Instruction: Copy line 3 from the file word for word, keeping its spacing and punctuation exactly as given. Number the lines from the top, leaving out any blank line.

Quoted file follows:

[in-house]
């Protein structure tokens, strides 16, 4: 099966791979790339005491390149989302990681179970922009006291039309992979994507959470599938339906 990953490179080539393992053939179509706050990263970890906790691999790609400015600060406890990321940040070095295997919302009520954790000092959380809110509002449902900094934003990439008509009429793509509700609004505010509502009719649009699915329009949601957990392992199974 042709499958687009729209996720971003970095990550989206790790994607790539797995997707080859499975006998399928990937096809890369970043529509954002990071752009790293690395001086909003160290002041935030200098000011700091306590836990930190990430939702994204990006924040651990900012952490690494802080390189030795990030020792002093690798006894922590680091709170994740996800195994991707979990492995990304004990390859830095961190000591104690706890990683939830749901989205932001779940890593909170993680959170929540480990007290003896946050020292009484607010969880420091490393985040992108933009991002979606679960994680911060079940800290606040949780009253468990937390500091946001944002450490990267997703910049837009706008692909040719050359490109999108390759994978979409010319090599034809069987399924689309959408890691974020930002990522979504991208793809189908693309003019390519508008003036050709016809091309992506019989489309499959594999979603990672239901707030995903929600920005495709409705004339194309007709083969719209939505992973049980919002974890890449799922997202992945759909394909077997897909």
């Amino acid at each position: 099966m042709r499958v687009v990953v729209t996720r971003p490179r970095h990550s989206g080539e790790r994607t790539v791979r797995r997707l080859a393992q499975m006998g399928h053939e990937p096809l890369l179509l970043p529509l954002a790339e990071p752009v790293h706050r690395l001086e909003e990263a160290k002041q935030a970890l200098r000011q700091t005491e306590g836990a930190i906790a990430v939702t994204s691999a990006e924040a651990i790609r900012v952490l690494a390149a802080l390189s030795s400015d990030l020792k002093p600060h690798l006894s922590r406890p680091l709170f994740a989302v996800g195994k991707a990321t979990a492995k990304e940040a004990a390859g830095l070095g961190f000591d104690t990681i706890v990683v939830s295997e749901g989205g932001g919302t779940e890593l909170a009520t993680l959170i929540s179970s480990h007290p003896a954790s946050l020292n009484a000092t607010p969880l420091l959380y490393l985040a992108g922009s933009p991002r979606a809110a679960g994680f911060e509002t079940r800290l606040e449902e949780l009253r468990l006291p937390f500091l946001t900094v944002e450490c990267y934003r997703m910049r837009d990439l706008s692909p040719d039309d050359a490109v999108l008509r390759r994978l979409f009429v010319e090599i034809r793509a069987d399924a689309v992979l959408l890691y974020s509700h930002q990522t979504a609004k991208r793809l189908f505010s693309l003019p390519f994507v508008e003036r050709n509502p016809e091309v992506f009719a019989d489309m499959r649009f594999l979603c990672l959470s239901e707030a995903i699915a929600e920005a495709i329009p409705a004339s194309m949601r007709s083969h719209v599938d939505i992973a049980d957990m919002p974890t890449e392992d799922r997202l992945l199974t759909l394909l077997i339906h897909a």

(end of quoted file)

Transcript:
């Amino acid at each position: 099966m042709r499958v687009v990953v729209t996720r971003p490179r970095h990550s989206g080539e790790r994607t790539v791979r797995r997707l080859a393992q499975m006998g399928h053939e990937p096809l890369l179509l970043p529509l954002a790339e990071p752009v790293h706050r690395l001086e909003e990263a160290k002041q935030a970890l200098r000011q700091t005491e306590g836990a930190i906790a990430v939702t994204s691999a990006e924040a651990i790609r900012v952490l690494a390149a802080l390189s030795s400015d990030l020792k002093p600060h690798l006894s922590r406890p680091l709170f994740a989302v996800g195994k991707a990321t979990a492995k990304e940040a004990a390859g830095l070095g961190f000591d104690t990681i706890v990683v939830s295997e749901g989205g932001g919302t779940e890593l909170a009520t993680l959170i929540s179970s480990h007290p003896a954790s946050l020292n009484a000092t607010p969880l420091l959380y490393l985040a992108g922009s933009p991002r979606a809110a679960g994680f911060e509002t079940r800290l606040e449902e949780l009253r468990l006291p937390f500091l946001t900094v944002e450490c990267y934003r997703m910049r837009d990439l706008s692909p040719d039309d050359a490109v999108l008509r390759r994978l979409f009429v010319e090599i034809r793509a069987d399924a689309v992979l959408l890691y974020s509700h930002q990522t979504a609004k991208r793809l189908f505010s693309l003019p390519f994507v508008e003036r050709n509502p016809e091309v992506f009719a019989d489309m499959r649009f594999l979603c990672l959470s239901e707030a995903i699915a929600e920005a495709i329009p409705a004339s194309m949601r007709s083969h719209v599938d939505i992973a049980d957990m919002p974890t890449e392992d799922r997202l992945l199974t759909l394909l077997i339906h897909a």